I worked a fair amount of hours last week. I finished a blog post about personal digital archiving and started one on digital painting. I go to work with the mindset that I am a writer. Then I sit down and write. The topics I write about require some research, and I feel a little guilty when I’m searching the Web and not writing, but that’s part of the process.

This week, I want to finish the latest blog post. I also want to learn something that I can make a video tutorial about.   Those are my work goals.

In my personal life, I want to write more in my real paper notebook. I think this will help to alleviate my depression and anxiety. I recently read yet another article about how journaling is a good way to deal with depression. I’ve got stuff I need to say that I don’t want to share with the world.

Another personal goal is about food. I have to improve my diet. I eat vegetables most days, but I’m not getting anywhere near the recommended five per day. I think that I have to eat well so that MS doesn’t get the better of me. There are recipes I want to try, but the idea of going to the grocery store and getting the ingredients stops me. I considered trying Blue Apron, but it’s too expensive for my budget. What I think I can do is work with the food I have at home. That seems reasonable.

Illustration-Carrot, Broccoli, Red Pepper


Not So Simple

I talked a big game when I was in the hospital about cooking health meals for myself. So far, I have not done this. I have been eating good things, but I’m relying mostly on frozen vegetables that are already seasoned. The current excuse I’m using is that I’m taking a class and keeping up the readings requires a lot of time. My other excuse was that I had to go to physical therapy two times a week. Physical therapy is over, so I’m down one excuse. I said I was going to organize the kitchen. That has not happened. We are looking into getting a new refrigerator. I think that will help.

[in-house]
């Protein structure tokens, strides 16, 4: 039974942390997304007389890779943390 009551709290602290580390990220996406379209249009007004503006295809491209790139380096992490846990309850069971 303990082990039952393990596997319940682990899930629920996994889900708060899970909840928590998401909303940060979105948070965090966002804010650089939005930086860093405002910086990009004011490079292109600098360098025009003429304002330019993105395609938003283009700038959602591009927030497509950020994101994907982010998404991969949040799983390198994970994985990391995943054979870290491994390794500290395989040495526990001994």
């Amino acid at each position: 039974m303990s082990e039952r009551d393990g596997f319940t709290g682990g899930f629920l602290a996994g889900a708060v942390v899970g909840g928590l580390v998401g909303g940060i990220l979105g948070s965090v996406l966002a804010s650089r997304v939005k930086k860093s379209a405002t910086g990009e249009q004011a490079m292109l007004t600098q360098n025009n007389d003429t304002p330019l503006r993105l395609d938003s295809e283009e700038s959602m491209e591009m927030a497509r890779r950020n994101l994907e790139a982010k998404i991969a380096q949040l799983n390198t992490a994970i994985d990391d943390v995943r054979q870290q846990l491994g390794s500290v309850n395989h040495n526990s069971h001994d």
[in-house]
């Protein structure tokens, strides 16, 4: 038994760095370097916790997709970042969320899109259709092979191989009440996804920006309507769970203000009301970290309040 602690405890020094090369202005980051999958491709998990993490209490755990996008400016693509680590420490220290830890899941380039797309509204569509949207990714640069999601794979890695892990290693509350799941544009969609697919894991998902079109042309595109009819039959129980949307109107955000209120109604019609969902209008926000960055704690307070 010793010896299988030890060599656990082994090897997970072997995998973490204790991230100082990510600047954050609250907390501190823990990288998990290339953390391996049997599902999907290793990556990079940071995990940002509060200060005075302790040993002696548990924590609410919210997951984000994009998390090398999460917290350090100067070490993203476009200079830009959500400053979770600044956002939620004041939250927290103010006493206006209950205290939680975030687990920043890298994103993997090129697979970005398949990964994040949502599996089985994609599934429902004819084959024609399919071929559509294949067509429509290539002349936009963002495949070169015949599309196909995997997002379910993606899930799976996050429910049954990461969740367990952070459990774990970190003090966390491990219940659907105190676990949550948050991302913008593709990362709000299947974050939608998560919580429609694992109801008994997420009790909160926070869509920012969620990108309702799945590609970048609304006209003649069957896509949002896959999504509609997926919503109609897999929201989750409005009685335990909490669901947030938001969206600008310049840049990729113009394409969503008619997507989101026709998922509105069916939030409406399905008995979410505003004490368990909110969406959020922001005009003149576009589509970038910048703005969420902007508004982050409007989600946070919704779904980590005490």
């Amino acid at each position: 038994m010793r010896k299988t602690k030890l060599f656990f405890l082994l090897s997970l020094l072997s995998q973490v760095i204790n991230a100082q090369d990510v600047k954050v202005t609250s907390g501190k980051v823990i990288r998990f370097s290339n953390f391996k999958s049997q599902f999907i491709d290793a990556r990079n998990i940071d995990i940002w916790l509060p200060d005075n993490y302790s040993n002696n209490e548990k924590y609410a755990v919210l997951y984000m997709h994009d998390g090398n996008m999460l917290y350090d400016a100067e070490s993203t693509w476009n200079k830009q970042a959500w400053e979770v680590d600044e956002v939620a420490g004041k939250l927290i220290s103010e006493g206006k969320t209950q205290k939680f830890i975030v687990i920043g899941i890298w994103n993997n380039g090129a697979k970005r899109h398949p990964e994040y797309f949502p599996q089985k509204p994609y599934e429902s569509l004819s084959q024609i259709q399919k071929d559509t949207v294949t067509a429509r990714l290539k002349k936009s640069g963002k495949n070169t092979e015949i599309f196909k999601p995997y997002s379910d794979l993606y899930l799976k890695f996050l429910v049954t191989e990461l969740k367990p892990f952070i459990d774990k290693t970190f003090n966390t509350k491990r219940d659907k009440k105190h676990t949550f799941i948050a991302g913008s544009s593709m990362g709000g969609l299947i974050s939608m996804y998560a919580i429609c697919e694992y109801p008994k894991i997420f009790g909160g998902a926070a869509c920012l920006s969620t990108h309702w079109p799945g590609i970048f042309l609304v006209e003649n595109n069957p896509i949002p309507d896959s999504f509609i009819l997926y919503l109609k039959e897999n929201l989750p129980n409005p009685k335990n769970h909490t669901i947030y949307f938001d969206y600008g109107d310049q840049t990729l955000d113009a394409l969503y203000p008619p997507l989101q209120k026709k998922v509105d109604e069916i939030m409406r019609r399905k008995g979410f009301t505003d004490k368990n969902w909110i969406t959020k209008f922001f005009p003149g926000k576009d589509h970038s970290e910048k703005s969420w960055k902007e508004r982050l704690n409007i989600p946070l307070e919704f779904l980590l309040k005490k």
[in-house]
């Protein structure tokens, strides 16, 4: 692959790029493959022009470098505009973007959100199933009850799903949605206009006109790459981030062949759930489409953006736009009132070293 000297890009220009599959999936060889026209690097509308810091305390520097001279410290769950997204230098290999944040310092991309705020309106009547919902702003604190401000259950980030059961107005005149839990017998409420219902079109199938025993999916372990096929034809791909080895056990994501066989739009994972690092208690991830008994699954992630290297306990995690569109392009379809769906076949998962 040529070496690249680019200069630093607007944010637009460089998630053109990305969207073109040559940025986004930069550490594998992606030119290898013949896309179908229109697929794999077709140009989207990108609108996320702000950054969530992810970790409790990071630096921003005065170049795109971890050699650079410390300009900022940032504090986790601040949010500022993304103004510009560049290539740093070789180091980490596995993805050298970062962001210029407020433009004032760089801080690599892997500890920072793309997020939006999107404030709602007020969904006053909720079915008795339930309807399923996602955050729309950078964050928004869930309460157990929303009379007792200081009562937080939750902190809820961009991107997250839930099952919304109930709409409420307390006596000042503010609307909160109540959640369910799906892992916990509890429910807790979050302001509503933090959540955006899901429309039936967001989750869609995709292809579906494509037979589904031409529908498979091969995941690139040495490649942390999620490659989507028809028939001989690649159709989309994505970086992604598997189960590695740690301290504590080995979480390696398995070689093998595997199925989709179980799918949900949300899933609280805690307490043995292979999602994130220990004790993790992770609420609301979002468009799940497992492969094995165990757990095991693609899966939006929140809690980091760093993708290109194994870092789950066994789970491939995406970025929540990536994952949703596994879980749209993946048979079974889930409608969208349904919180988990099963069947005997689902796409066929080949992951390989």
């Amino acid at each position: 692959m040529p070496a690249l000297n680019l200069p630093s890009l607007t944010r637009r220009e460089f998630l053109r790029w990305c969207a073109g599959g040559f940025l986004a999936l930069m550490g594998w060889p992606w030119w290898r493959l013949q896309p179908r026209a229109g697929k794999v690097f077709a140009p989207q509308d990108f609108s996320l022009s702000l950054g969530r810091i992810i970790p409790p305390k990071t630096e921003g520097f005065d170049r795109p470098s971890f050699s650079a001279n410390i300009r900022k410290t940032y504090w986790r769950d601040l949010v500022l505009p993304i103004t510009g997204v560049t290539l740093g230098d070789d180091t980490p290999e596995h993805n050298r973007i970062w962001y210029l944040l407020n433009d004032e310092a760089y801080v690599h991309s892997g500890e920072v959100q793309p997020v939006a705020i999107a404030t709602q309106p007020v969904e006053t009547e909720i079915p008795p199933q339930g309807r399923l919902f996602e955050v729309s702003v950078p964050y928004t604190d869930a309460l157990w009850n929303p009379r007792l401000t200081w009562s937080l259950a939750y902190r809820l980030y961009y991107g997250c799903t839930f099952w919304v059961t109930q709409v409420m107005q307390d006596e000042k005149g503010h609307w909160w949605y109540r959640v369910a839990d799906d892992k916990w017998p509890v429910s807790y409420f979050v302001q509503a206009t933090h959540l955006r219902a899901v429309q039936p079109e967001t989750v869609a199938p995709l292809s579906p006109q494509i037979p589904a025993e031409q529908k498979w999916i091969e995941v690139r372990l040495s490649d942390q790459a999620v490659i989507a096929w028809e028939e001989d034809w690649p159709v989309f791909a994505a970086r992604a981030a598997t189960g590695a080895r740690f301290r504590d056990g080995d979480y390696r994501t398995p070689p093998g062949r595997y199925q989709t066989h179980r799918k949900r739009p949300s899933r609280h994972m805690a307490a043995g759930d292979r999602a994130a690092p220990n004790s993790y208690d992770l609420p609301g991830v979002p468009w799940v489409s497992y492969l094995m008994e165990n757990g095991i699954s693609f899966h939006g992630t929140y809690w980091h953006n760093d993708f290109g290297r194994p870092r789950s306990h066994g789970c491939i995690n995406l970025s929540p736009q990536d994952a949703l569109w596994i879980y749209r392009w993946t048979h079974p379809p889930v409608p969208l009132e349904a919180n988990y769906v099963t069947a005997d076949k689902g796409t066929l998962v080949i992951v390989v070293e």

I am doing good in some areas. I’ve been going to the Y consistently, and I’be been increasing the number of sets I do on my leg strengthening exercises. I want to increase the endurance of my calf muscles, so getting more time on the treadmill is a must. I recently learned that people with MS can increase their endurance by taking breaks between bouts of exercise. I did 25 minutes on the treadmill and 5 on the bike today. I’m pretty tired. Maybe I’ll try 10 minutes four times tomorrow with some stretching in-between. That might work.